Osgood Schlatter’s disease is a painful knee condition which develops just below the kneecap at the growth plate of the tibial bone (tibial tubercle). It typically occurs in adolescents during a growth spurt, and disappears once they stop growing (around 14 years for girls and 16 for boys). Repeated straightening and contraction of the quadriceps (thigh) muscle during activities including running, jumping and kicking causes pulling of the patella tendon on the tibial tubercle (shin bone), this can irritate and inflame the undeveloped growth plate underneath. Tendons can become tighter during growth spurts, increasing the risk of growth-related injuries. Active children are at a higher risk of developing Osgood Schlatter’s disease but it can also occur in children that are not so active.
Pain in one or both knees during growth phases
The repeated pulling on the bone can cause a lump to form on the tibial tubercle, just below the kneecap. When this lump is compressed it is very painful.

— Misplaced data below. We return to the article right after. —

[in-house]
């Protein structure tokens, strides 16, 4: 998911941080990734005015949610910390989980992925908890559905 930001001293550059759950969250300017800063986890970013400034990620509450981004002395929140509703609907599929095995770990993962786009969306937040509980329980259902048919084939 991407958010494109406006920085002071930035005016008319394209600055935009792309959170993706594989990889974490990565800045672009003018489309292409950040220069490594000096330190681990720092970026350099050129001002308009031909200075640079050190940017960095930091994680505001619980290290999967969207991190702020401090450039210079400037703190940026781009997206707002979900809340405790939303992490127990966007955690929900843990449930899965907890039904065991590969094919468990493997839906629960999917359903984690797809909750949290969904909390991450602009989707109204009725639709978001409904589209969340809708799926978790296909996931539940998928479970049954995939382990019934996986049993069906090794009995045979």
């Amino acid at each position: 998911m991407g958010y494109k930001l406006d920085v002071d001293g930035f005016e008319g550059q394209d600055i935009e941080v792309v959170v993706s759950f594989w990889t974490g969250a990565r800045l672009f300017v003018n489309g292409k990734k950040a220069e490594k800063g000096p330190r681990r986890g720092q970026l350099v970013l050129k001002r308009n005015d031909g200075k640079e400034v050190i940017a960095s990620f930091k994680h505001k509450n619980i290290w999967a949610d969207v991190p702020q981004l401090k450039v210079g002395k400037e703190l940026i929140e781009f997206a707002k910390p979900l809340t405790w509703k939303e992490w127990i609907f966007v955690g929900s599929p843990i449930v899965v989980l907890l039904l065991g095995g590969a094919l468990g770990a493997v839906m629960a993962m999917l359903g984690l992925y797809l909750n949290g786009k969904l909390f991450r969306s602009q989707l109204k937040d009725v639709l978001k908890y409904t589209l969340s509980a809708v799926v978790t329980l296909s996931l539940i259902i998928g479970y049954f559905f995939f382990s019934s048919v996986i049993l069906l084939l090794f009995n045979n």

The condition is normally worse during activities including running, squatting, kicking, going up and down stairs.
Pain typically subsides during rest.
Osgood Schlatter’s disease is self-limiting and will disappear once the child has completed their growth stage. In the meantime, it’s important to manage the child and their pain.
• Rest from or modification of aggravating activities.
• Ice may be helpful in reducing the pain post-activity
• Massage of the quadriceps, hamstring and calf muscles may be helpful
• Stretching and strengthening of the above muscles. Your myotherapist can assist you with
• Bracing or taping around the knee may be helpful during activity
There is a risk of bone fracture with Osgood Schlatter’s disease so it is important not to play through the pain.